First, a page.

I was approached recently by a man in his middle years who had spent much time sitting with various Zen groups around the country. He had left one after another after being disillusioned with each. In one, the head teacher was having an open affair with a student, to his wife’s chagrin. In another, the hierarchies of the students made it feel like a prison. Others were cold and foreboding, or elaborately beautiful, but seemingly with no substance. Another encouraged new members to sit in painful positions for hours daily. The ethnic Buddhist temples, if they would let him in at all, made him feel uncomfortable and his presence, he said, seemed to make them uncomfortable as well. The list of complaints went on for quite a time. In the end, he explained that he was disillusioned with Zen groups and asked, “Is Zen for real or is it a sham?” He seemed at his wits-end, not knowing which way to turn. I felt his problem was one of not grasping the essence of Zen in the first place, and getting trapped by institutionalized Zen in the second.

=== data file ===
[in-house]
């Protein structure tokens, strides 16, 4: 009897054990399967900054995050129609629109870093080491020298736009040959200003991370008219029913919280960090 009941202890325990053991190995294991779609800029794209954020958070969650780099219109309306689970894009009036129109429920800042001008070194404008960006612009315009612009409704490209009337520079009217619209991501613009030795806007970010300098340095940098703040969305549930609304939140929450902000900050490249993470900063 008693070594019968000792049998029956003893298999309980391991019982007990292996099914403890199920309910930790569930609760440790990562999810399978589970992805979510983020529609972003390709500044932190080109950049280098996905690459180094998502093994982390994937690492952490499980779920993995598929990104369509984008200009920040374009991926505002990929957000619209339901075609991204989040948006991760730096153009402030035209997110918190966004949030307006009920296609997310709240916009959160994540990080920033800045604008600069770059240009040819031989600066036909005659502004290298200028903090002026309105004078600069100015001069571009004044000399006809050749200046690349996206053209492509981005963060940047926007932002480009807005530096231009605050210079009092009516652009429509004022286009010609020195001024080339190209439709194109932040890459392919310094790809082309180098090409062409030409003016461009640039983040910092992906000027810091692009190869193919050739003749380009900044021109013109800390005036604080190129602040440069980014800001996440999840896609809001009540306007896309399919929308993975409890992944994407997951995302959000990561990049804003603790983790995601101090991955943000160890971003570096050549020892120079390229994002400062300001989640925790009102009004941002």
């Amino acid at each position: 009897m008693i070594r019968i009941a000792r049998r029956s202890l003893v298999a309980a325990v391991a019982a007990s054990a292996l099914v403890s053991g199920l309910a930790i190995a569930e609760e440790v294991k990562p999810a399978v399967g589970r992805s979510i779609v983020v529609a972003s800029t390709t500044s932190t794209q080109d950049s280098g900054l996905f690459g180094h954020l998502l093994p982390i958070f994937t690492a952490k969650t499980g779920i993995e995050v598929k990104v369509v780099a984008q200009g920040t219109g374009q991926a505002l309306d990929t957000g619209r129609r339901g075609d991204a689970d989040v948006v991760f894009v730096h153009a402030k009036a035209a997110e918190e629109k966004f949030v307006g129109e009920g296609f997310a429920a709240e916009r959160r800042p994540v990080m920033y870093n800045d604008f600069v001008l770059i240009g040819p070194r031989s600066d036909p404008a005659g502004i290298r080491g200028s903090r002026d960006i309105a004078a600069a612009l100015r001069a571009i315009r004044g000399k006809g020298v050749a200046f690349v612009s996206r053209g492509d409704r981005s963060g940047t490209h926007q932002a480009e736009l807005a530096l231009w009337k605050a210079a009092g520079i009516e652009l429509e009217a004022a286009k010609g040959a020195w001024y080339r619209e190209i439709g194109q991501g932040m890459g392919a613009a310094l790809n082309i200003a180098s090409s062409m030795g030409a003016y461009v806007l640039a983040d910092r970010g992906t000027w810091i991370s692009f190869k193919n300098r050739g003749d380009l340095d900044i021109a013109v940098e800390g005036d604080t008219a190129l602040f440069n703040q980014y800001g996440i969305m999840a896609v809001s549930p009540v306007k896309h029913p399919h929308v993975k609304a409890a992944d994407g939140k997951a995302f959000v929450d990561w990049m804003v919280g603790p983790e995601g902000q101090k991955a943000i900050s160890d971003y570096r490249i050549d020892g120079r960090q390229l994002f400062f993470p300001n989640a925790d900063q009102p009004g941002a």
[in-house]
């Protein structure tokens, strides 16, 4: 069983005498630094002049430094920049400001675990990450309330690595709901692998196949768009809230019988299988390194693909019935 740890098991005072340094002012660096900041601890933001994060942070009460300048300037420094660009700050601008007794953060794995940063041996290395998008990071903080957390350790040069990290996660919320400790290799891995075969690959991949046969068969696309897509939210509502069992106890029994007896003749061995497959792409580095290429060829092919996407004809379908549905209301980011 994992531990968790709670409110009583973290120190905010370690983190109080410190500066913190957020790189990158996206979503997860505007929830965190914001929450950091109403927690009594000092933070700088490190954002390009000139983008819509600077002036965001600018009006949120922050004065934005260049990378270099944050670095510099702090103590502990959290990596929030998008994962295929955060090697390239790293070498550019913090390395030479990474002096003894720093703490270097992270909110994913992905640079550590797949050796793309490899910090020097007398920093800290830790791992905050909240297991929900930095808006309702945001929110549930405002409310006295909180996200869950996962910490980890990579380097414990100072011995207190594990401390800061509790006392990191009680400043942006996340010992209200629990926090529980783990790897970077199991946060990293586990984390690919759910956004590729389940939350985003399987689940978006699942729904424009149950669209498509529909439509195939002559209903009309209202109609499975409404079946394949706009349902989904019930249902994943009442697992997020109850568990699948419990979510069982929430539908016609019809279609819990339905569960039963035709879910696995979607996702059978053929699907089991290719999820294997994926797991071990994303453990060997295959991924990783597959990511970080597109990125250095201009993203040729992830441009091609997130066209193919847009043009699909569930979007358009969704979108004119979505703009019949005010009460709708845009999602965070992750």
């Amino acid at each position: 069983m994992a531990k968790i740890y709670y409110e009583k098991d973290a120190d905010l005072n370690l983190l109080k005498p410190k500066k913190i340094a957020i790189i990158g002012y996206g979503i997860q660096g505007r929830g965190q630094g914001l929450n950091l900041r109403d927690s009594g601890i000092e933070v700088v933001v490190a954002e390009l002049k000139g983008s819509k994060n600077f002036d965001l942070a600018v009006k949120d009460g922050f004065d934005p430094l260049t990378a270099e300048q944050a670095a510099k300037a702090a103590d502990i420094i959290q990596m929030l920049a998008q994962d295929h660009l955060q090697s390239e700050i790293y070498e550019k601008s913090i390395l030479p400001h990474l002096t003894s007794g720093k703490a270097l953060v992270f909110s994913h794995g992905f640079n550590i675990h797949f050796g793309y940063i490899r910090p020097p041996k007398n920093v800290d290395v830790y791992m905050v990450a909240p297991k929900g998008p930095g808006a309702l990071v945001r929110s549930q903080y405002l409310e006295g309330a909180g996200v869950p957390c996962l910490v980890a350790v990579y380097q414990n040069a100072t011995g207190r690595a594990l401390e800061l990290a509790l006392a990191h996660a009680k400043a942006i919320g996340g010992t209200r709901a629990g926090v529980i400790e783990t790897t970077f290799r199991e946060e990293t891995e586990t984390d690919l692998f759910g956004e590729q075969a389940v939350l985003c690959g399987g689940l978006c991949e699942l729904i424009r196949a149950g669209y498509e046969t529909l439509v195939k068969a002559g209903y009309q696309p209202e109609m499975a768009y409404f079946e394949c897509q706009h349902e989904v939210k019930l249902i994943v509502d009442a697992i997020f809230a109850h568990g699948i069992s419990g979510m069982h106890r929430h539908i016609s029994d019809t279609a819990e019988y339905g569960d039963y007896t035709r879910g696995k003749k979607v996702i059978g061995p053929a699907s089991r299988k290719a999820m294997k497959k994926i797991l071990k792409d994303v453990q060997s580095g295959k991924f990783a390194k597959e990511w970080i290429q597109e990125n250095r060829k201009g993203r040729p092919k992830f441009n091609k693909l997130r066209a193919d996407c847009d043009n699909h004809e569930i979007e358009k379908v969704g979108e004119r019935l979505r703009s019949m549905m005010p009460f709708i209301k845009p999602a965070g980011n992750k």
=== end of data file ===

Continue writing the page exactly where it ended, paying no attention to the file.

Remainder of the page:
Zen, I explained, is not about groups, or even about religion. It’s about delving into ourselves in a very deep, honest, way. And that can only be done by us alone. Nobody has the answer, the “key”, that will unlock the gates to expanded consciousness except ourselves. "Why don’t you just 'do Zen' on your own?" I asked. He replied, “Because I want guidance to know if I’m doing things right. And how will I know if I get enlightened if there is no one around to confirm it?”
When I asked him how long he had been “doing Zen” he said for over 20 years. Twenty years of Zen and he didn’t know if he was doing things right. I had heard this from others as well who had professed to long years of sitting on a cushion, jumping from one group to another, from one teacher to another, struggling to find the "right" spiritual home.
Several things came to mind as our conversation unfolded. He was clearly dedicated and sincere to have stuck with a tough practice for so long, despite having not made much progress with it. He was of the impression that Zen can only be learned and practiced within the context of a group, specifically, a Zen group. He was also under the impression that any kind of attainment was dependent on a self-professed “enlightened” teacher and that validation of “attainment” by such a teacher was imperative.